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    Impressive Short Story Collection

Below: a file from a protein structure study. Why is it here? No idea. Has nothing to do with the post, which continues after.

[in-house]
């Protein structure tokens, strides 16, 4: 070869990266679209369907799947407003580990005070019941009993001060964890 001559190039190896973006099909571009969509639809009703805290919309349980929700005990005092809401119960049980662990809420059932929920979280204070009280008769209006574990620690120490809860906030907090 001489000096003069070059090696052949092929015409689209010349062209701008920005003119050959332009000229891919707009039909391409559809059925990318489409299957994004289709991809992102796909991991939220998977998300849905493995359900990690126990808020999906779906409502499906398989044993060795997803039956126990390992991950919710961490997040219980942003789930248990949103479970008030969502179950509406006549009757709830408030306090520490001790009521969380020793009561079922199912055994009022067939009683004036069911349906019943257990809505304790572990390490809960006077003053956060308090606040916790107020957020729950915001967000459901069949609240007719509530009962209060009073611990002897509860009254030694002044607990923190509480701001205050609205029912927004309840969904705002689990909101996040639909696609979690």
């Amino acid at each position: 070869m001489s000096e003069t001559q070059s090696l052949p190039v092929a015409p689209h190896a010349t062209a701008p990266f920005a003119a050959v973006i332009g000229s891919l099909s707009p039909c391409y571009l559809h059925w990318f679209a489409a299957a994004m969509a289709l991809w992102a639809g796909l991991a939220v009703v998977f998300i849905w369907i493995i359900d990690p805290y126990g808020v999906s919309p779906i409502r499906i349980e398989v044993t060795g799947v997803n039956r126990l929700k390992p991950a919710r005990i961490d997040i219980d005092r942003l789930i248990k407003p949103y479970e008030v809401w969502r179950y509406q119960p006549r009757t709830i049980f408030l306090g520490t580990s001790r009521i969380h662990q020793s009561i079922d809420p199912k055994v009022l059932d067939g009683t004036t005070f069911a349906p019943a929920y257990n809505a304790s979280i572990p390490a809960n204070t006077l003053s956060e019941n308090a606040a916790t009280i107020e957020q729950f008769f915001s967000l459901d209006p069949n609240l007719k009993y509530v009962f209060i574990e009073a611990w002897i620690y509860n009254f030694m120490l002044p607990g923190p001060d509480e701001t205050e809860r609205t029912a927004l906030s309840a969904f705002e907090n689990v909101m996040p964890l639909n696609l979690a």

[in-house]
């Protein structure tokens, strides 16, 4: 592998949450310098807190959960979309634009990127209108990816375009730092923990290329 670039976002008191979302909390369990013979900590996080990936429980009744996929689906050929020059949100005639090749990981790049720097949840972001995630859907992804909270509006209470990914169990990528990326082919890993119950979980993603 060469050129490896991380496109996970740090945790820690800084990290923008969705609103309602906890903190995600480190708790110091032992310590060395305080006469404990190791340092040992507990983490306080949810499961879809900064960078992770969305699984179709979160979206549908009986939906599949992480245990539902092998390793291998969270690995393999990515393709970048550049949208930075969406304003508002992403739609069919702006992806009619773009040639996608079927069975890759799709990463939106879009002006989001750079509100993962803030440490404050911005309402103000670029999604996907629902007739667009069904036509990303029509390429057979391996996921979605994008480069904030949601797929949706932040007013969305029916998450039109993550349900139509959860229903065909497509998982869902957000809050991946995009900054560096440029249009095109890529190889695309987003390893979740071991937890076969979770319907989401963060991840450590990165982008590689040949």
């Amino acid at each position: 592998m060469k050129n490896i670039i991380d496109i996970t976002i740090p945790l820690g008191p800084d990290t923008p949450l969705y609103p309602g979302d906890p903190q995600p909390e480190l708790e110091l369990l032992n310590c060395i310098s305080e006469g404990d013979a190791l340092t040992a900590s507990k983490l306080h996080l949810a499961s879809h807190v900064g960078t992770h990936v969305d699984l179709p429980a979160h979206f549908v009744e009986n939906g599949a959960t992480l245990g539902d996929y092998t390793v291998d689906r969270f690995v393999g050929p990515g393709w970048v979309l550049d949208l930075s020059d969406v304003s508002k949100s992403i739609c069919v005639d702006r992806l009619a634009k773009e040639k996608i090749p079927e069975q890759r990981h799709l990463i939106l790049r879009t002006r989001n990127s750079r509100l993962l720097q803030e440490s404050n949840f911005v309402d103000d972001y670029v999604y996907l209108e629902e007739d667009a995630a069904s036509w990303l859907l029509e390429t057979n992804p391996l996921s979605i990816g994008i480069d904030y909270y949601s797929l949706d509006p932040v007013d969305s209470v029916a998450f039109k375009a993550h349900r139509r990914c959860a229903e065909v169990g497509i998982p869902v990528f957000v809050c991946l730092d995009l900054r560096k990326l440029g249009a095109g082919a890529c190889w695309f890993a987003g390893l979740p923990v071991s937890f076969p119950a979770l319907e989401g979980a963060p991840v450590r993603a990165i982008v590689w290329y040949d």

4.5 stars I was fortunate to meet Rebecca Makkai last year, when she did a reading in Atlanta of her novel The Hundred-Year House. That was one of my favorite books in 2014, so I was delighted to see her first collection of short stories come out in June. While I believe Makkai is a stronger novelist than she is a short story writer, this is not to denigrate the stories in Music for Wartime, but to recognize the high bar she set for herself with The Hundred-Year House. With the exception of "A Bird in the House," the seventeen stories in this collection are good, and five are excellent. I don't know whether the author or the editor is responsible for the order in which stories appear in an anthology, but the decision to open with "The Singing Women" and close with "The Museum of the Dearly Departed" was brilliant. Although "The Singing Women" is one of the shortest in the book, and I saw the ending coming, this tale of three old women keeping alive the memories and songs of a war-ravaged village is the emotional equivalent of a jab to the stomach and sets the tone for the remainder of the collection: a sometimes disorienting blend of hope and despair, both an elegy for the victims of conflict in all its forms and a celebration of the human will not only to survive, but to remember and bear witness. The next story, "The Worst You Ever Feel," about an elderly violinist's performance after decades of imprisonment, grabs the reader from its opening line: "When the nine-fingered violinist finally began playing, Aaron hid high up on the wooden staircase, as far above the party as the ghosts." What happened to the violinist's tenth finger? Who are the ghosts, and who are they haunting? Makkai provides the answers to these questions through the consciousness of a (perhaps clairvoyant) young boy, himself an aspiring violinist, and this unusual perspective leads to some unexpected insights. Other 5-star tales can be found in "Other Brands of Poison" and "Good Saint Anthony Come Around." By far the most challenging story is "Exposition," which takes the form of a transcribed interview with two men who attended a concert at which something (what?) happened. We are only given their answers, not the questions to which they are responding, and some words have been redacted, making it difficult upon first reading to decipher the identities of the speakers or the event they are describing. "Exposition," however, is one of those rare stories which benefits from - nay, demands - re-reading. With the second and subsequent readings, the power of the music suffuses the words of the story, making the reader long to have heard the concert itself despite its unhappy resolution. Music for Wartime closes with another 5-star read, "The Museum of the Dearly Departed," in which a woman learns more than she bargained for when she inherits the apartment of her fiancé, who died in his sleep from a gas leak in the building. The ending (you'll have to trust me on this until you read the story for yourself) could not be more perfect, for both the story and the collection as a whole: "Both of them were singing now. Dear God, what was that? What was she meant to do with that? Both of them were singing." Makkai is clearly experimenting with the short story form, and her forays into fantasy (such as "Couple of Lovers on a Red Background") are not particularly successful. Overall, however, Music for Wartime is an impressive collection which I heartily recommend (although you definitely should read The Hundred-Year House, too!). I received a free copy of Music for Wartime through NetGalley in exchange for an honest review.
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